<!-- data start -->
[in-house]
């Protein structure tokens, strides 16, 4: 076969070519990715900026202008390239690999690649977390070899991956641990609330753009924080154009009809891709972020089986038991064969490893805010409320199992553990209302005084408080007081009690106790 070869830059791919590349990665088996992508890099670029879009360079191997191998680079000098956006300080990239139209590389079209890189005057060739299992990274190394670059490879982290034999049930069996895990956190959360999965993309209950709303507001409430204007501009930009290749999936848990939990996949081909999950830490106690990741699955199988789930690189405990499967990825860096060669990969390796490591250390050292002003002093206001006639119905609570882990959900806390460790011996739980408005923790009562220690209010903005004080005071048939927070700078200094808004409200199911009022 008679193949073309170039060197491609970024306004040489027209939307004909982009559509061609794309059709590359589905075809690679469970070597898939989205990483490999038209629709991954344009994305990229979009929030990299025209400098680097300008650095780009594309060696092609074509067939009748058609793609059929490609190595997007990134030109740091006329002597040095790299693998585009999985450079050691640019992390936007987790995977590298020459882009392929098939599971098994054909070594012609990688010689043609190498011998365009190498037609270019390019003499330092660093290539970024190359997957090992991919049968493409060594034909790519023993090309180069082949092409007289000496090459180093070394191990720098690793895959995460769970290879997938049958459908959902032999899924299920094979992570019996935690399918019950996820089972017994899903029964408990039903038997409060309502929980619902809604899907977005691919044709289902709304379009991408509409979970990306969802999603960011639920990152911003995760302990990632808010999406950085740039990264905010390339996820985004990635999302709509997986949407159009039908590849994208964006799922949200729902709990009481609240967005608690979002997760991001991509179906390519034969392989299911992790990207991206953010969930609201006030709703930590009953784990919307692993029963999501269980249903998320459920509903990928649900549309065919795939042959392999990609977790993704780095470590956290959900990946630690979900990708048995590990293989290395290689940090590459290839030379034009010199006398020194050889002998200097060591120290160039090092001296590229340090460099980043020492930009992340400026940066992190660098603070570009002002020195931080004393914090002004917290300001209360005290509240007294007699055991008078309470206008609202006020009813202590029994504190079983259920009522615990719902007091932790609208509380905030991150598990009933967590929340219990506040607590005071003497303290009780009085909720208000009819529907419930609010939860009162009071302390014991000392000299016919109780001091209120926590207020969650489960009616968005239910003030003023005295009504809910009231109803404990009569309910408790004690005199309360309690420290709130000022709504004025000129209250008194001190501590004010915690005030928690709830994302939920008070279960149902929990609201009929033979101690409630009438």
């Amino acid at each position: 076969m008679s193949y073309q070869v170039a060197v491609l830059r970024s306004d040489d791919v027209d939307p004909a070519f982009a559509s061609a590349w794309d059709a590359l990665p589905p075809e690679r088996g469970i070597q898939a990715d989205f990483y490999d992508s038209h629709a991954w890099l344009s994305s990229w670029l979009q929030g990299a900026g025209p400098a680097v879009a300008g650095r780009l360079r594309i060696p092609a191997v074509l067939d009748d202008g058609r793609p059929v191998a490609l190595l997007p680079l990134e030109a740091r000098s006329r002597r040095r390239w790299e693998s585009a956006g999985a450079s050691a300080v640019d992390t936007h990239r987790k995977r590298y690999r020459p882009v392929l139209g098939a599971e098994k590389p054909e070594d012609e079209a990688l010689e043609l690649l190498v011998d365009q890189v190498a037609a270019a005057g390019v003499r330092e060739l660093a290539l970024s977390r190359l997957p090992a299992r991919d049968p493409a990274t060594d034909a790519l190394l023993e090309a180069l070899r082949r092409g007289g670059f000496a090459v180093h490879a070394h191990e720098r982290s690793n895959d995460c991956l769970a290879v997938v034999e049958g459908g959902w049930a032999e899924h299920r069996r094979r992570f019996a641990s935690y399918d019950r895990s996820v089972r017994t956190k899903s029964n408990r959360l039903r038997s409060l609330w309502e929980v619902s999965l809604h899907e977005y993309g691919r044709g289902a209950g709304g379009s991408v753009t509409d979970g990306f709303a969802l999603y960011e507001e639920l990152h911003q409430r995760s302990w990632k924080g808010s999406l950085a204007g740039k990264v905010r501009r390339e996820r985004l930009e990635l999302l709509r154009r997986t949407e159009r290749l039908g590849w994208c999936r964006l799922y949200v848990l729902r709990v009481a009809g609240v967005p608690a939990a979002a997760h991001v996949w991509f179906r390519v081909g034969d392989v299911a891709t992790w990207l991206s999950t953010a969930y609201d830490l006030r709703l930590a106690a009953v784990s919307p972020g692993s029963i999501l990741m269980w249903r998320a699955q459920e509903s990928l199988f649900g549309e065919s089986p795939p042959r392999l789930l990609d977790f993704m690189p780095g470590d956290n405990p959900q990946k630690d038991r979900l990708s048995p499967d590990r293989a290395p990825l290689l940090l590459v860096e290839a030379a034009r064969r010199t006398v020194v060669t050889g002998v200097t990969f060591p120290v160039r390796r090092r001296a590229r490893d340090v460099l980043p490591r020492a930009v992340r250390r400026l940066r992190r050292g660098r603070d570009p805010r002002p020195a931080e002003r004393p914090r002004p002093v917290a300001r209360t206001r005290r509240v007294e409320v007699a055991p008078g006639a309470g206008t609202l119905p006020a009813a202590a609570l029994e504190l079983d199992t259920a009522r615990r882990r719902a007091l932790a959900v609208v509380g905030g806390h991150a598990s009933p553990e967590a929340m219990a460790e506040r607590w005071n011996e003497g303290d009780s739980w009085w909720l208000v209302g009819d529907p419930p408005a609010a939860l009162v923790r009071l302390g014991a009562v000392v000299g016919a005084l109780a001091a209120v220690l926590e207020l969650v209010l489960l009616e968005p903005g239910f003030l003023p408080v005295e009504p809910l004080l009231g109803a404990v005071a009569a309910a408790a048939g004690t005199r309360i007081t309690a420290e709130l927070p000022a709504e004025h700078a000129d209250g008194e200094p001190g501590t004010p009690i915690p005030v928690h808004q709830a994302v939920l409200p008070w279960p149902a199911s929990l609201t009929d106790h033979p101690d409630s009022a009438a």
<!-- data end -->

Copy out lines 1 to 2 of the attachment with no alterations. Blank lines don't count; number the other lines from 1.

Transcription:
[in-house]
């Protein structure tokens, strides 16, 4: 076969070519990715900026202008390239690999690649977390070899991956641990609330753009924080154009009809891709972020089986038991064969490893805010409320199992553990209302005084408080007081009690106790 070869830059791919590349990665088996992508890099670029879009360079191997191998680079000098956006300080990239139209590389079209890189005057060739299992990274190394670059490879982290034999049930069996895990956190959360999965993309209950709303507001409430204007501009930009290749999936848990939990996949081909999950830490106690990741699955199988789930690189405990499967990825860096060669990969390796490591250390050292002003002093206001006639119905609570882990959900806390460790011996739980408005923790009562220690209010903005004080005071048939927070700078200094808004409200199911009022 008679193949073309170039060197491609970024306004040489027209939307004909982009559509061609794309059709590359589905075809690679469970070597898939989205990483490999038209629709991954344009994305990229979009929030990299025209400098680097300008650095780009594309060696092609074509067939009748058609793609059929490609190595997007990134030109740091006329002597040095790299693998585009999985450079050691640019992390936007987790995977590298020459882009392929098939599971098994054909070594012609990688010689043609190498011998365009190498037609270019390019003499330092660093290539970024190359997957090992991919049968493409060594034909790519023993090309180069082949092409007289000496090459180093070394191990720098690793895959995460769970290879997938049958459908959902032999899924299920094979992570019996935690399918019950996820089972017994899903029964408990039903038997409060309502929980619902809604899907977005691919044709289902709304379009991408509409979970990306969802999603960011639920990152911003995760302990990632808010999406950085740039990264905010390339996820985004990635999302709509997986949407159009039908590849994208964006799922949200729902709990009481609240967005608690979002997760991001991509179906390519034969392989299911992790990207991206953010969930609201006030709703930590009953784990919307692993029963999501269980249903998320459920509903990928649900549309065919795939042959392999990609977790993704780095470590956290959900990946630690979900990708048995590990293989290395290689940090590459290839030379034009010199006398020194050889002998200097060591120290160039090092001296590229340090460099980043020492930009992340400026940066992190660098603070570009002002020195931080004393914090002004917290300001209360005290509240007294007699055991008078309470206008609202006020009813202590029994504190079983259920009522615990719902007091932790609208509380905030991150598990009933967590929340219990506040607590005071003497303290009780009085909720208000009819529907419930609010939860009162009071302390014991000392000299016919109780001091209120926590207020969650489960009616968005239910003030003023005295009504809910009231109803404990009569309910408790004690005199309360309690420290709130000022709504004025000129209250008194001190501590004010915690005030928690709830994302939920008070279960149902929990609201009929033979101690409630009438």